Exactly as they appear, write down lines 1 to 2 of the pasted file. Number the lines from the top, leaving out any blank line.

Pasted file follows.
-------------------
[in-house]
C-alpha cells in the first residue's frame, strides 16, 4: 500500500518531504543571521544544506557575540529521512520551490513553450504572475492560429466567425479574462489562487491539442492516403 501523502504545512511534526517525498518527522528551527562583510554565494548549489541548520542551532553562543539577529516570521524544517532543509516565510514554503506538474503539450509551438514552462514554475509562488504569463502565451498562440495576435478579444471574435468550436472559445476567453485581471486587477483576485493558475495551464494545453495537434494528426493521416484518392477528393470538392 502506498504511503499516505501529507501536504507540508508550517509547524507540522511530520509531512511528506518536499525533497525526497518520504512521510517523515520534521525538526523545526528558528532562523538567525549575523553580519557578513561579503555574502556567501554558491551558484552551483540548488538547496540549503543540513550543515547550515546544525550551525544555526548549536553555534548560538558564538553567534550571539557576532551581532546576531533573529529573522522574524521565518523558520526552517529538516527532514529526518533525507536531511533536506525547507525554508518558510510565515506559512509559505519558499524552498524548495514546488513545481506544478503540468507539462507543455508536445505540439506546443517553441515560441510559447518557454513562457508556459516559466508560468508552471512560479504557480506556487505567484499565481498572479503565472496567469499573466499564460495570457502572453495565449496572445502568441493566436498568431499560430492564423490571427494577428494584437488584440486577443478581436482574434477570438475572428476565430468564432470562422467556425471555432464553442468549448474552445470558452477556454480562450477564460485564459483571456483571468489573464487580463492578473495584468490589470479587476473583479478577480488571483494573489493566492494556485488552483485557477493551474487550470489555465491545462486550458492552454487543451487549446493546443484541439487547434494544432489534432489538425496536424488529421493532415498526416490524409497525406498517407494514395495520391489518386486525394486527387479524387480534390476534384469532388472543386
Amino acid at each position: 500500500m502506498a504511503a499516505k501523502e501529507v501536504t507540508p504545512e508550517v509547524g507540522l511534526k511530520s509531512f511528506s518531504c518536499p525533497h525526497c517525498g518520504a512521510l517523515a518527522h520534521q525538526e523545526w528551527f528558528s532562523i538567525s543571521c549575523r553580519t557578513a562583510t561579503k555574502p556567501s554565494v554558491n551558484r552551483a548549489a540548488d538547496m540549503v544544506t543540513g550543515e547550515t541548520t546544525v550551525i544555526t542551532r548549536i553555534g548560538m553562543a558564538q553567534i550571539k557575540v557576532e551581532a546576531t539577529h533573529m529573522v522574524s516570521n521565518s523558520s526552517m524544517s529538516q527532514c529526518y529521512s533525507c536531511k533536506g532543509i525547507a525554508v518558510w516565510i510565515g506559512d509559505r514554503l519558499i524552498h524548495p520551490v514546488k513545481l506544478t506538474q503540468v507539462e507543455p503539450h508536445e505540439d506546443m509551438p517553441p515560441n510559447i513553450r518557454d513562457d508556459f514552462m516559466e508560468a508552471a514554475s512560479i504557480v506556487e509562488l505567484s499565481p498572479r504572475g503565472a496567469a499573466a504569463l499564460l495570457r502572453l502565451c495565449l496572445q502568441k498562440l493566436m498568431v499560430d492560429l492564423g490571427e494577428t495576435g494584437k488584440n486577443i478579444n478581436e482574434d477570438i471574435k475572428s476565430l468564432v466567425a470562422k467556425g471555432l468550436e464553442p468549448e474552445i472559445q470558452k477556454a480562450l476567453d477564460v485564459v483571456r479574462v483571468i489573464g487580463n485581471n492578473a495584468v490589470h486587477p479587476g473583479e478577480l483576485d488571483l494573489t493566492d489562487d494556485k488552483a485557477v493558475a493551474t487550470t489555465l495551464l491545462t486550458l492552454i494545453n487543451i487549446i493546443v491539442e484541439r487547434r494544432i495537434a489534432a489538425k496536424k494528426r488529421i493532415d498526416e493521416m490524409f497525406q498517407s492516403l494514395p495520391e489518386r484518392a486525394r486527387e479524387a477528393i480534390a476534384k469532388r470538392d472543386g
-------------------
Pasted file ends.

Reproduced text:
[in-house]
C-alpha cells in the first residue's frame, strides 16, 4: 500500500518531504543571521544544506557575540529521512520551490513553450504572475492560429466567425479574462489562487491539442492516403 501523502504545512511534526517525498518527522528551527562583510554565494548549489541548520542551532553562543539577529516570521524544517532543509516565510514554503506538474503539450509551438514552462514554475509562488504569463502565451498562440495576435478579444471574435468550436472559445476567453485581471486587477483576485493558475495551464494545453495537434494528426493521416484518392477528393470538392 502506498504511503499516505501529507501536504507540508508550517509547524507540522511530520509531512511528506518536499525533497525526497518520504512521510517523515520534521525538526523545526528558528532562523538567525549575523553580519557578513561579503555574502556567501554558491551558484552551483540548488538547496540549503543540513550543515547550515546544525550551525544555526548549536553555534548560538558564538553567534550571539557576532551581532546576531533573529529573522522574524521565518523558520526552517529538516527532514529526518533525507536531511533536506525547507525554508518558510510565515506559512509559505519558499524552498524548495514546488513545481506544478503540468507539462507543455508536445505540439506546443517553441515560441510559447518557454513562457508556459516559466508560468508552471512560479504557480506556487505567484499565481498572479503565472496567469499573466499564460495570457502572453495565449496572445502568441493566436498568431499560430492564423490571427494577428494584437488584440486577443478581436482574434477570438475572428476565430468564432470562422467556425471555432464553442468549448474552445470558452477556454480562450477564460485564459483571456483571468489573464487580463492578473495584468490589470479587476473583479478577480488571483494573489493566492494556485488552483485557477493551474487550470489555465491545462486550458492552454487543451487549446493546443484541439487547434494544432489534432489538425496536424488529421493532415498526416490524409497525406498517407494514395495520391489518386486525394486527387479524387480534390476534384469532388472543386